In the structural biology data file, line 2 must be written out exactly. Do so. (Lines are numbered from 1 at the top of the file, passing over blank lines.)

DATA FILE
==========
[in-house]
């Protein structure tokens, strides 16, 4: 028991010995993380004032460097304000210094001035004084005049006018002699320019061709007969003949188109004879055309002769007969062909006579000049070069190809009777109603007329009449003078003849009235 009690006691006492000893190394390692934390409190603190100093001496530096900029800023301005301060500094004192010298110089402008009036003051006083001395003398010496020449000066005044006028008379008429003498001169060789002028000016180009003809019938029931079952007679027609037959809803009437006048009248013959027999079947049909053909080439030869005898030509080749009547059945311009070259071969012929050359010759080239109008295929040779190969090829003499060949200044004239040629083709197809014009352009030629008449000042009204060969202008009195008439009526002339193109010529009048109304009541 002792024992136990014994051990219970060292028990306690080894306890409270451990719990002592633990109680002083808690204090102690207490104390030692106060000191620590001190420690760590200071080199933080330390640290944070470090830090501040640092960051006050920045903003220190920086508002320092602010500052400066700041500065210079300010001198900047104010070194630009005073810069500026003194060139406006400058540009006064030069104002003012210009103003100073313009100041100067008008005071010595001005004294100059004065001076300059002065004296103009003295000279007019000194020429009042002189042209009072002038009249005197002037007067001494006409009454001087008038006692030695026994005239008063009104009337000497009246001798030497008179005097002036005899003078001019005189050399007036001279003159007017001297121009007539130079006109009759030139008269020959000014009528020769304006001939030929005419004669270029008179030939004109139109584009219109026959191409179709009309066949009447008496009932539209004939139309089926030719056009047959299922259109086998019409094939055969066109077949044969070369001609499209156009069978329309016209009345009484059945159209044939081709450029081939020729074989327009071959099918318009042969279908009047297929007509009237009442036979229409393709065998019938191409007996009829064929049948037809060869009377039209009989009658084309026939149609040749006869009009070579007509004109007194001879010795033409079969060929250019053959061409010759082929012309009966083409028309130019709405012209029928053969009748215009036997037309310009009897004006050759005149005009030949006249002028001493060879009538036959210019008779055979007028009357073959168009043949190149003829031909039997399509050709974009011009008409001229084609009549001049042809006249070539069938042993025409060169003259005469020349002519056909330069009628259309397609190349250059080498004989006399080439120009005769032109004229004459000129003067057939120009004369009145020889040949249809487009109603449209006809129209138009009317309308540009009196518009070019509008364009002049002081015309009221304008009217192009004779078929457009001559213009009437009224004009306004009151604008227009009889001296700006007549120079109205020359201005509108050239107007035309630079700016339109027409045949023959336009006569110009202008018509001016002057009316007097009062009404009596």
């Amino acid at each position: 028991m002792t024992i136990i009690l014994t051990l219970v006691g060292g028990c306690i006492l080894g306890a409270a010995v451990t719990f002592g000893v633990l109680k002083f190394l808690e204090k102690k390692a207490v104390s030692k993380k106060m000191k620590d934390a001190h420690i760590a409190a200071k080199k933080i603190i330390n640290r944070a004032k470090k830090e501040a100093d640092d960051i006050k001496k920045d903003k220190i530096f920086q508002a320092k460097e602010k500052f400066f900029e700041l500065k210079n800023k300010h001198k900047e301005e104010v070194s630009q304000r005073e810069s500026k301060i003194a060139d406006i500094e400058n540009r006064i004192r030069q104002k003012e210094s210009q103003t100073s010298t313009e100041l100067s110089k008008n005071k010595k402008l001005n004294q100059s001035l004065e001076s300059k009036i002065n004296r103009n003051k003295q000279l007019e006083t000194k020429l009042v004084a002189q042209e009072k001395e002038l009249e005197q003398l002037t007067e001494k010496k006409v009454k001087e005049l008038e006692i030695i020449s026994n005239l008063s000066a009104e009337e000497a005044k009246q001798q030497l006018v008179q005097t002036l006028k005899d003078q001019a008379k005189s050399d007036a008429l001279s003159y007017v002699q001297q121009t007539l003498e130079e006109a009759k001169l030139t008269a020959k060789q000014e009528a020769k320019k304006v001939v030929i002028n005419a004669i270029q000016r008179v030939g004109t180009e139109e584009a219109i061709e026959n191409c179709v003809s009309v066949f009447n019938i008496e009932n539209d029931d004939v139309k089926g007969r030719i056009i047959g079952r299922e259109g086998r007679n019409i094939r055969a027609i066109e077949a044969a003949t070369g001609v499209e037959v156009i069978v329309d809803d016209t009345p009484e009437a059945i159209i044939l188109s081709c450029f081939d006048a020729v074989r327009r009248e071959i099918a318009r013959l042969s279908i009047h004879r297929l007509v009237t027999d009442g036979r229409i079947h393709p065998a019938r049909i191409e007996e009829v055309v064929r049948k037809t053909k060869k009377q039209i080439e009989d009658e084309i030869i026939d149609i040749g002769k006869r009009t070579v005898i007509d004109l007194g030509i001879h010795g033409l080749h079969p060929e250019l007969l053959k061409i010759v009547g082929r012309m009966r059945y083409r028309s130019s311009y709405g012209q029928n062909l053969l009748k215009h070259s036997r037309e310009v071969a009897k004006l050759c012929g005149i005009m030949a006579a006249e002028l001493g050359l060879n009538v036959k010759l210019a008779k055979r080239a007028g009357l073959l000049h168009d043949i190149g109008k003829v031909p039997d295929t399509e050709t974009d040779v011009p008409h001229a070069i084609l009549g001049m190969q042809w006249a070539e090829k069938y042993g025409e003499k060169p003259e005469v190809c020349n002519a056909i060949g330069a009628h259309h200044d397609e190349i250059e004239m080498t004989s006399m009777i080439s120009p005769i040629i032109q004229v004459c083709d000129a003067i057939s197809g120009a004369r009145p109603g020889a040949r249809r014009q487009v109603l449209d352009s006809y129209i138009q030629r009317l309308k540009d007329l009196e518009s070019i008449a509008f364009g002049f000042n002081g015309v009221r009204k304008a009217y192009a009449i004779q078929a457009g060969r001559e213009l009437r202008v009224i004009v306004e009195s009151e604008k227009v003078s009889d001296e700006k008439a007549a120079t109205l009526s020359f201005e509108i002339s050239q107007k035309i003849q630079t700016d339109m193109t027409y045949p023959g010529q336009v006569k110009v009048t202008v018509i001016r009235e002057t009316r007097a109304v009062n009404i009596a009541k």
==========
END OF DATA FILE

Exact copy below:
């Protein structure tokens, strides 16, 4: 028991010995993380004032460097304000210094001035004084005049006018002699320019061709007969003949188109004879055309002769007969062909006579000049070069190809009777109603007329009449003078003849009235 009690006691006492000893190394390692934390409190603190100093001496530096900029800023301005301060500094004192010298110089402008009036003051006083001395003398010496020449000066005044006028008379008429003498001169060789002028000016180009003809019938029931079952007679027609037959809803009437006048009248013959027999079947049909053909080439030869005898030509080749009547059945311009070259071969012929050359010759080239109008295929040779190969090829003499060949200044004239040629083709197809014009352009030629008449000042009204060969202008009195008439009526002339193109010529009048109304009541 002792024992136990014994051990219970060292028990306690080894306890409270451990719990002592633990109680002083808690204090102690207490104390030692106060000191620590001190420690760590200071080199933080330390640290944070470090830090501040640092960051006050920045903003220190920086508002320092602010500052400066700041500065210079300010001198900047104010070194630009005073810069500026003194060139406006400058540009006064030069104002003012210009103003100073313009100041100067008008005071010595001005004294100059004065001076300059002065004296103009003295000279007019000194020429009042002189042209009072002038009249005197002037007067001494006409009454001087008038006692030695026994005239008063009104009337000497009246001798030497008179005097002036005899003078001019005189050399007036001279003159007017001297121009007539130079006109009759030139008269020959000014009528020769304006001939030929005419004669270029008179030939004109139109584009219109026959191409179709009309066949009447008496009932539209004939139309089926030719056009047959299922259109086998019409094939055969066109077949044969070369001609499209156009069978329309016209009345009484059945159209044939081709450029081939020729074989327009071959099918318009042969279908009047297929007509009237009442036979229409393709065998019938191409007996009829064929049948037809060869009377039209009989009658084309026939149609040749006869009009070579007509004109007194001879010795033409079969060929250019053959061409010759082929012309009966083409028309130019709405012209029928053969009748215009036997037309310009009897004006050759005149005009030949006249002028001493060879009538036959210019008779055979007028009357073959168009043949190149003829031909039997399509050709974009011009008409001229084609009549001049042809006249070539069938042993025409060169003259005469020349002519056909330069009628259309397609190349250059080498004989006399080439120009005769032109004229004459000129003067057939120009004369009145020889040949249809487009109603449209006809129209138009009317309308540009009196518009070019509008364009002049002081015309009221304008009217192009004779078929457009001559213009009437009224004009306004009151604008227009009889001296700006007549120079109205020359201005509108050239107007035309630079700016339109027409045949023959336009006569110009202008018509001016002057009316007097009062009404009596």